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Super Contributor
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Re: Want some examples why NSM is a piece of junk?

@crypto: You are right about the attitude of vendor sales in general. Even with the large variations in sales behavior within an organization, it is a truism that vendor sales is a lot more aggressive and bullish about a vendor's product than VAR sales. I have seen that with every vendor I work with.

 

And that's where organizations like yours and mine come in: VARs that do have a clue, that have the consultative discussion with the customer before bringing the vendor into the room. VARs that qualify an opportunity as a good fit and aren't afraid to say "we'd rather tackle this another way" or even "we don't think we have a product that will be a great fit for you here."

 

I could tilt at windmills and demand that vendor sales behave differently, but the reality is, there's a reason they behave that way. They have incentive to. It's a rational, if at times short-sighted, behavior.

I'd rather focus on what can be done: Know which vendor AEs in which geographic patch show the ability to truly partner with a VAR and to let us lead, and be that qualification resource for my own AEs so we have successful engagements.

 

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Re: Want some examples why NSM is a piece of junk?

@cryptochrome

 

The current JTAC recommended release for branch SRX devices is 10.4R6.5. You likely needed a feature introduced in 11.1, and I'm sorry you ran into trouble with that release. "Solid" != bug-free and I apologize if I gave that impression.  

 

[in the interest of transparency, blog-like detail follows]

 

There was a time when your firewall, router, switch, UTM (if available), web-filtering, DHCP server, etc were all seperate devices. Now...let's suppose there was one big bug in each one. Pretty annoying, but also pretty typical, and usually some way to work around in the end - and you had the option of substituting anything (including the vendor) that really got in the way -- probably 5 different vendors as well. 

 

Now roll all those features into a single (SRX) device. 5 big bugs in one device is catastrophic - but lucky for you only 1 throat to choke Smiley Happy. I bring that up not to be too much of an apologist -- we shouldn't build things we can't adequately test. But the bar is raised in both subjective experience and sheer technical complexity. There are literally more tests that *could* be done then there are hydrogen atoms in the universe - a consequence of combinatorial math.  So we try to be smart about it, and hit the combinations we think are most likely. Not always successfully, and every technology vendor faces the same problem (please if you find one building bug-free products, let me know -- I want to buy their stock*). There are code analysis tools and other techniques - but bench-tests are still bread and butter for complex systems.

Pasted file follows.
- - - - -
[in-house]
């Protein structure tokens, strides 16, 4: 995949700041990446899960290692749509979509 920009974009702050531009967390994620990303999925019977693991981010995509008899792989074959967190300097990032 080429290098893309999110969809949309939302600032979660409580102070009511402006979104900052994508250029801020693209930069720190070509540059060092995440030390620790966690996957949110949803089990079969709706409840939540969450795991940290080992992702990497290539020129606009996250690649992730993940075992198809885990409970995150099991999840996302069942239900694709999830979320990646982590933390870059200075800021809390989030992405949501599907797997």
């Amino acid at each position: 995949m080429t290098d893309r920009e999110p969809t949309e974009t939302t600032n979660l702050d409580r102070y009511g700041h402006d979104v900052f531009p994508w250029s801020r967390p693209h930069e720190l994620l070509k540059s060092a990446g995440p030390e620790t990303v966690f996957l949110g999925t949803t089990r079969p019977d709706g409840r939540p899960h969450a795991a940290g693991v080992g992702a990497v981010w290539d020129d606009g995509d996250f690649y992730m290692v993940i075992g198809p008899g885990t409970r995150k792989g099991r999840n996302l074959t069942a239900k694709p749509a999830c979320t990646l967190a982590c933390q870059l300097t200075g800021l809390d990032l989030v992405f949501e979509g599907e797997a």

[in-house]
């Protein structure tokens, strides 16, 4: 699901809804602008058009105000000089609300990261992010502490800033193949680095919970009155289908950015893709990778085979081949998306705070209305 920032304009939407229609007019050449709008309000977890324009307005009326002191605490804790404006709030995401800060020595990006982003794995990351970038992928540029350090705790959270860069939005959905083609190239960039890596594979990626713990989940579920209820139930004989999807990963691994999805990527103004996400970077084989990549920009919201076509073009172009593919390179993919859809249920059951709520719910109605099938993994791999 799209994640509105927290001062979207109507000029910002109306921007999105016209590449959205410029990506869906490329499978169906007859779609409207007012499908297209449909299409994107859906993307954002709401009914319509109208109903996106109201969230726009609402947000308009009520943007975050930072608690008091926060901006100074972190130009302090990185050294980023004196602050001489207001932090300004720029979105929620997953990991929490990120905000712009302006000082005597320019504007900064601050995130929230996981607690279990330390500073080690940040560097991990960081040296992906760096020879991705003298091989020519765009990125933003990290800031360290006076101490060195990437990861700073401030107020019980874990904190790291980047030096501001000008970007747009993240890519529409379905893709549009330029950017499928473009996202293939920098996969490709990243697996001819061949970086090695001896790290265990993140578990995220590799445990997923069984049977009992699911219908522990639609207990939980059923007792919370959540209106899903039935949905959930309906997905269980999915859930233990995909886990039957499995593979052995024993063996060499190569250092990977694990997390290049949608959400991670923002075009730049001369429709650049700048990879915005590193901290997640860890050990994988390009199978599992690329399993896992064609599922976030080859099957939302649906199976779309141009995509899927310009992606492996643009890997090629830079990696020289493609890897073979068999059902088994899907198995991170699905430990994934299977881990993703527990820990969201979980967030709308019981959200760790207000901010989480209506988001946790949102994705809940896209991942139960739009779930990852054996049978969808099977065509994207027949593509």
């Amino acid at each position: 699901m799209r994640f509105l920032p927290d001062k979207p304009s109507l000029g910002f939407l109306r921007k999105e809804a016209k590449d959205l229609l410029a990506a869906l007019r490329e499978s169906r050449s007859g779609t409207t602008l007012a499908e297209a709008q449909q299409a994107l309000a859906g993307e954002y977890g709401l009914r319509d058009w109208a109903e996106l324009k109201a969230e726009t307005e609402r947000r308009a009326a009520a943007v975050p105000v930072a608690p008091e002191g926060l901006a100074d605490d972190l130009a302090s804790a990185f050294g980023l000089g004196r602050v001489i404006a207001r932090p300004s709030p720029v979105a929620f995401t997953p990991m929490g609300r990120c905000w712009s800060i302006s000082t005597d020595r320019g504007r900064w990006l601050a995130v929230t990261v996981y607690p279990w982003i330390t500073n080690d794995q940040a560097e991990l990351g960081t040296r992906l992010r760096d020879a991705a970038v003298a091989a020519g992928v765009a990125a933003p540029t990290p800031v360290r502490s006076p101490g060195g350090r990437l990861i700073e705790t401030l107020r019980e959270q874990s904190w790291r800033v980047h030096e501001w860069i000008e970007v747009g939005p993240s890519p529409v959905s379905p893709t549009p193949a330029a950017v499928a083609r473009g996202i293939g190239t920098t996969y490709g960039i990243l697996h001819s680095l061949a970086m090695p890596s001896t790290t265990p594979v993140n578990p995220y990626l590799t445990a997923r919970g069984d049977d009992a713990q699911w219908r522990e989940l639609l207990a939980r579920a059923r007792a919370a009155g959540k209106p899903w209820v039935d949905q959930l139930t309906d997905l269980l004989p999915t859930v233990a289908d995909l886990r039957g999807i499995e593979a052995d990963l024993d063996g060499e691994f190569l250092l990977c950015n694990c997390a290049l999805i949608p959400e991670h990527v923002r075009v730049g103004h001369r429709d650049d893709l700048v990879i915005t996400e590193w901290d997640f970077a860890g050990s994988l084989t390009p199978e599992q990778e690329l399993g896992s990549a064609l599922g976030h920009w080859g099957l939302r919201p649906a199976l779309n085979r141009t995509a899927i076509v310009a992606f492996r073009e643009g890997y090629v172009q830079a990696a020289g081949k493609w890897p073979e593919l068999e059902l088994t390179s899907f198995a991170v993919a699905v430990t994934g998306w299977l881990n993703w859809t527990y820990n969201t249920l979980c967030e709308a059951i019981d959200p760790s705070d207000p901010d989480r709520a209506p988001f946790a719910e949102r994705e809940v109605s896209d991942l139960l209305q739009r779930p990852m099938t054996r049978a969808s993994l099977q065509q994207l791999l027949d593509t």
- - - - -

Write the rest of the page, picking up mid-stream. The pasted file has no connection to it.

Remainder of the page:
The DHCP problem you ran into is known as a test-escape and there is a process to analyze how we missed it, and to make sure that it's captured in the next build of the test-bench. [Maybe we don't test DHCP with IP spoofing enabled and so our model configurations need tweaking]. There's also a process to analyze how the bug got introduced in the first place [maybe DHCP code is not sufficiently abstracted from spoofing code - or something they both rely on does sloppy memory management - etc].

 

We were late releasing 11.2 precisely because we are doing more tests, and taking more time because of lessons learned on 10.4R1 - a release frankly not as solid as I expected it to be (11.1R1 was already out when 10.4 field data really came in). 11.2R1 has the benefit of those lessons plus a lot of new features -- and feedback so far is quite positive. [note again that doesn't mean bug-free]. And 10.4R6 is being rapidly and successfully deployed by a large number of customers. 

 

There is absolutely no question that we can do better on initial quality. Our goal is that customers can ultimatey deploy (again) on R1 releases. Our largest customers spend a great deal of time "qualifying" a release before deploying it to production - they do this with every vendor. We know that most enterprise customers don't have that luxury and that's one of the main reasons for the JTAC Recommended Releases document.  If you deviate from those recommendations, I can't stress strongly enough the need for extensive testing and as @tbehrens suggests - a cautious approach. 

 

At the same time, we're working on improving how well and how quickly we communicate known issues to the field (mentioned earlier) and the tools we make available for doing upgrade and deployment analysis. These are large, complicated projects involving large numbers of people and process change. So no overnight magic, but many improvements are already in place and more to come. 

 

We will also do better at documenting the "envelopes of coverage" and providing tools to compare your own installations against known best-practice examples. 

 

Getting back to NSM - I've had a chance to see the preliminary list of fixes planned for the upcoming 2010.3 build and it's...huge.  This is an enormous engineering investment and it's my sincere belief that you will all see a great improvement. 

 

-Keith

 

* this is, btw one reason Apple controls so much of the iOS environment - hardware, languages, no-Flash, SDK's, distribution, etc - far fewer combinations. Their symbol is AAPL ...

 

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Re: Want some examples why NSM is a piece of junk?


cryptochrome wrote:

Funny thing is (and I stated that previously) that if you ask any of the Juniper sales reps about the state of the SRX, they will tell you a completely different story than the one you impressively depicted above. And that's one of those points where I get upset. 

 

Only if you directly pinpoint them to problems and show them that you've had your share of experience with them, they start to admit and come up with roadmaps and promises. However, if you have no clue about the situation and you invite Juniper to a first sales meeting, they will sell you NSM+SRX.


I share this sentiment, but I will also say that it's not just Juniper that does this.

 

The golden rule of IT:  Vendors Lie.